By D. K. Holm
Special to MSN Entertainment
"Doctor Who," now in its third season on Sci-Fi, boasts a number of broadcasting records and unique facets. Its position as the world's longest-running science fiction TV show has ushered it into the Guinness World Records book, its eerie theme song is a pioneering use of electronic music, and its clever plot twists are BAFTA award-winning (Britain's equivalent of the Emmys). But one of the show's most interesting qualities is that no less than 10 actors have played the lead character over the years. Why? The possibility of replacements is inscribed into the very nature of the show. Not every television series comes with such conveniences.
Doctor Who, the time-traveling problem solver, was invented for television in 1963 by various BBC officials, producers and writers, including Sydney Newman, C. E. Webber, Verity Lambert and Donald Wilson, with the intent of gearing the show toward kids. Among Doctor Who's proposed characteristics was an ability to regenerate himself, which he did after stage actor William Hartnell chose to leave because of production conflicts. In the episode that aired Nov. 5, 1966, a new Doctor seamlessly appeared, played by character actor Patrick Troughton, who kept the role until 1969. There have been eight Doctors since, each one with a different personality. The most famous until now was probably Tom Baker, who popularized the Doctor's humongous scarf; the current Doctor is cheerfully played by David Tennant.
The most famous example of actor erasure is Dick York's replacement by Dick Sargent as Darrin Stephens, human husband of witch Samantha on "Bewitched." One of the most popular sitcoms ever, "Bewitched" was invariably nominated for Emmys, and York's comic timing was celebrated. But when he suffered a severe back injury while making a movie in 1959, and after collapsing on the set of the show during its fifth season, York resigned from "Bewitched" from his hospital bed. Sargent, who curiously enough had been the producer's first choice for Darrin, replaced York without explanation. In fact, such a drastic facial change would be impossible to explain, even in the magical world of "Bewitched." The show folded just two seasons later. York's legacy is that he gave a name to unannounced actor changes: Darrin Syndrome.
Generally, such thespian changes are handled without much fanfare. On "Roseanne," Lecy Goranson played Becky Conner, the family's eldest, teenage daughter. But in 1993, just before the start of the fifth season, Goranson quit the show to attend college. There were vain efforts to write around this situation, but in the end, producers decided on Sarah Chalke to take over the role. In a situation that must have been confusing to viewers watching reruns, Goranson later came back, but then left again, with Chalke replacing her for a second time. Roseanne, with her inimitable subtlety, often winked at the audience with regard to the situation, like the time she told the second incarnation of Becky, "I can have you replaced, you know." Chalke eventually went on to play flighty Dr. Elliot Reid on "Scrubs."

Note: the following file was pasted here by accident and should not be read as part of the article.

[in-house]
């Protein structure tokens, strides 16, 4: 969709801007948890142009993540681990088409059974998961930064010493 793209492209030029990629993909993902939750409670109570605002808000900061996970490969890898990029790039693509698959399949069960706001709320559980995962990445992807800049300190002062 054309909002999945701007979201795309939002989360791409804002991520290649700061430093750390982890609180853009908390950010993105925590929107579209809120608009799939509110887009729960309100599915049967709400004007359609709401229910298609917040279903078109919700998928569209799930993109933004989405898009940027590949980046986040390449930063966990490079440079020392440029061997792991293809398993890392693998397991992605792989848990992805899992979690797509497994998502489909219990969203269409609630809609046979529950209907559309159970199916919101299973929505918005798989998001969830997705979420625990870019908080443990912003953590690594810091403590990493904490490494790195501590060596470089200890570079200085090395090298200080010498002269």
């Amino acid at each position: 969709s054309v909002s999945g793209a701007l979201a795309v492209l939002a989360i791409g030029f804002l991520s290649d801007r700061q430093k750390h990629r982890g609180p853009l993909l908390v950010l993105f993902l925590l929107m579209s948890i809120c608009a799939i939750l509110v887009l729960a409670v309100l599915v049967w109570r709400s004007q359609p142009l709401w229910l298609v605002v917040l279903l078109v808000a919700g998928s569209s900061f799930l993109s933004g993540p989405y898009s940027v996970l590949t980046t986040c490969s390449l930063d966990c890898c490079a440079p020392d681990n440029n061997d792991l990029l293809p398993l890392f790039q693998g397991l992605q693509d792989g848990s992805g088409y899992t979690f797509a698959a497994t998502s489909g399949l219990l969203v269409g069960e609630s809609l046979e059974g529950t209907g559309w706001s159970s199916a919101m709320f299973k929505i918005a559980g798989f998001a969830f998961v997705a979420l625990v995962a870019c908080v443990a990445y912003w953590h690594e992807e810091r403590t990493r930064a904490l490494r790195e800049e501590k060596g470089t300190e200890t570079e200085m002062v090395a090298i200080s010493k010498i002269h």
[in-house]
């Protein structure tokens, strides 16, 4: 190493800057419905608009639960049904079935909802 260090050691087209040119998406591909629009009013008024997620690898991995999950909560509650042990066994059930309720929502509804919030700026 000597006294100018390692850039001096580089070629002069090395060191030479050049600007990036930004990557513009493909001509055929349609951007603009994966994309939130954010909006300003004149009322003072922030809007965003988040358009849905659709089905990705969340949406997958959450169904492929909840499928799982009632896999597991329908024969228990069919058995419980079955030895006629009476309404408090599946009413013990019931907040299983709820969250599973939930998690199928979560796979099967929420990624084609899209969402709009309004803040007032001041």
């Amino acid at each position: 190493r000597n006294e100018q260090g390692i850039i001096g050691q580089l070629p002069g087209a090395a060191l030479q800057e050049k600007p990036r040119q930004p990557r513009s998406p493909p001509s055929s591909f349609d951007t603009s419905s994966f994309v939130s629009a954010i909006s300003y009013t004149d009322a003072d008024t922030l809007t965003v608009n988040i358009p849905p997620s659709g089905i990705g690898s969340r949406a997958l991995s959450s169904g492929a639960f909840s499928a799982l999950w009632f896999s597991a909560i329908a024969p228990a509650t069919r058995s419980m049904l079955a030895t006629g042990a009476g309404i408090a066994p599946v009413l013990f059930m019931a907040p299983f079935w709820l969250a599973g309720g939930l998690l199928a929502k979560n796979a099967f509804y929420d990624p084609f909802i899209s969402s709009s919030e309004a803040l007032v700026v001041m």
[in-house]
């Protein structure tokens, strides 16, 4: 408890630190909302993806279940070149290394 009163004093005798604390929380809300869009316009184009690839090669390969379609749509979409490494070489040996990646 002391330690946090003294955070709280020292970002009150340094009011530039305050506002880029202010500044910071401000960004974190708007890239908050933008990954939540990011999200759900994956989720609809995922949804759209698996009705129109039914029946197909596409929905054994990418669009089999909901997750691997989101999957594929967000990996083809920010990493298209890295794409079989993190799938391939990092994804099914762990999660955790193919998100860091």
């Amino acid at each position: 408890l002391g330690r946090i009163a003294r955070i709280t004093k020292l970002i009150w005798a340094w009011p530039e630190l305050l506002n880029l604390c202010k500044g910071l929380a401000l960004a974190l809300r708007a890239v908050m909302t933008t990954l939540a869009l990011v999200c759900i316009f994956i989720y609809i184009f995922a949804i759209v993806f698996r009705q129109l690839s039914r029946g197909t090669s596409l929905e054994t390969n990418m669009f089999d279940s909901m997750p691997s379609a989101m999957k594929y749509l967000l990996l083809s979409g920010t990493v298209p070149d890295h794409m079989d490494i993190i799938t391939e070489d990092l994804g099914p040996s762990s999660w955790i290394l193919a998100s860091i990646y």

Daytime soap operas are hotbeds of actor replacement. Meg Ryan was just one of many actresses who played Betsy Stewart on "As the World Turns," where her romance with Frank Runyeon's Steve proved to be catnip to the fans. Another American sweetheart, Sarah Michelle Gellar, played Kendall Hart on "All My Children" from 1993 to 1995, whereupon she turned into Buffy. After a seven-year hiatus, Kendall returned to the show, this time played by Alicia Minshew.
There have been many minor adjustments in recurrent characters over the years. On "Batman," both Julie Newmar and Eartha Kitt played Catwoman on the campy ABC show in 1966. But it is rare to have a lead character changed in midstream. Yet that's what happened to Michael Praed, who was playing Robin Hood in the British series "Robin of Sherwood," which aired from 1984 to 1986. He was replaced by Jason Connery (son of Sean) after Praed's version of Robin Hood was killed off. On "The Munsters," Beverley Owen started off playing daughter Marilyn, but quit after 13 episodes to be silently replaced by Pat Priest, who worked through the remainder of the show's two-season run. On "The Jeff Foxworthy Show," Jeff's wife Karen was played first by Anita Barone in Season 1, then by Ann Cusack for its second and last season.
"Petticoat Junction" was a virtual Grand Central Station of busty cast changes. The CBS show, which aired from 1963 to 1970 and concerned the goings-on at Hooterville's Shady Rest Hotel, kept switching daughters. Betty Jo was always played by Linda Kaye Henning, but Bobbie Jo was first played by Pat Woodell, then by Lori Saunders, while Billie Jo was played by Jeannine Riley, before being replaced by Gunilla Hutton, who was then replaced by Meredith MacRae. Did you get all that?
Unfortunately, "The Jeff Foxworthy Show," "Petticoat Junction," and "Roseanne" all take place in the world of science fact, while "Doctor Who" dwells in the multi-optional world of science fiction. But even there, limits are in place. The Doctor, according to show lore (which isn't always clear) can only regenerate himself 12 times. At the current rate of actor turnover, the BBC may be in real trouble ... come 2013.